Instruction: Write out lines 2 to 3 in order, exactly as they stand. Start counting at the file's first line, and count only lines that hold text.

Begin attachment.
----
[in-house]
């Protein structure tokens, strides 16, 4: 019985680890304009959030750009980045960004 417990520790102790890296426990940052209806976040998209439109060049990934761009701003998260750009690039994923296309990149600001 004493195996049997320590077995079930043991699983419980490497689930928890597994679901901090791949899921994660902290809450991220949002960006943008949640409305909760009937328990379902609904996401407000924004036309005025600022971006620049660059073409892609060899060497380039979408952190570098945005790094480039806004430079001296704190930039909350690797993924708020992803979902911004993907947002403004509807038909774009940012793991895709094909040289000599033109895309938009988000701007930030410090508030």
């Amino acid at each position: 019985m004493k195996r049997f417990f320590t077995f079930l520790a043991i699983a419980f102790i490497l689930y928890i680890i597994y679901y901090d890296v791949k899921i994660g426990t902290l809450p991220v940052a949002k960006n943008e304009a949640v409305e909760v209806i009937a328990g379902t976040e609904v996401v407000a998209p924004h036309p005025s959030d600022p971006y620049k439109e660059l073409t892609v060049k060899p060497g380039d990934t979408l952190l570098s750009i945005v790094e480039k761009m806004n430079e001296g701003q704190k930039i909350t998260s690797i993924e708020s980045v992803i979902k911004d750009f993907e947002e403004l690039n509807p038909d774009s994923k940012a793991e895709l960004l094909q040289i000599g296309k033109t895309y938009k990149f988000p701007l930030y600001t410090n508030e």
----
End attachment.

């Protein structure tokens, strides 16, 4: 019985680890304009959030750009980045960004 417990520790102790890296426990940052209806976040998209439109060049990934761009701003998260750009690039994923296309990149600001 004493195996049997320590077995079930043991699983419980490497689930928890597994679901901090791949899921994660902290809450991220949002960006943008949640409305909760009937328990379902609904996401407000924004036309005025600022971006620049660059073409892609060899060497380039979408952190570098945005790094480039806004430079001296704190930039909350690797993924708020992803979902911004993907947002403004509807038909774009940012793991895709094909040289000599033109895309938009988000701007930030410090508030």
């Amino acid at each position: 019985m004493k195996r049997f417990f320590t077995f079930l520790a043991i699983a419980f102790i490497l689930y928890i680890i597994y679901y901090d890296v791949k899921i994660g426990t902290l809450p991220v940052a949002k960006n943008e304009a949640v409305e909760v209806i009937a328990g379902t976040e609904v996401v407000a998209p924004h036309p005025s959030d600022p971006y620049k439109e660059l073409t892609v060049k060899p060497g380039d990934t979408l952190l570098s750009i945005v790094e480039k761009m806004n430079e001296g701003q704190k930039i909350t998260s690797i993924e708020s980045v992803i979902k911004d750009f993907e947002e403004l690039n509807p038909d774009s994923k940012a793991e895709l960004l094909q040289i000599g296309k033109t895309y938009k990149f988000p701007l930030y600001t410090n508030e």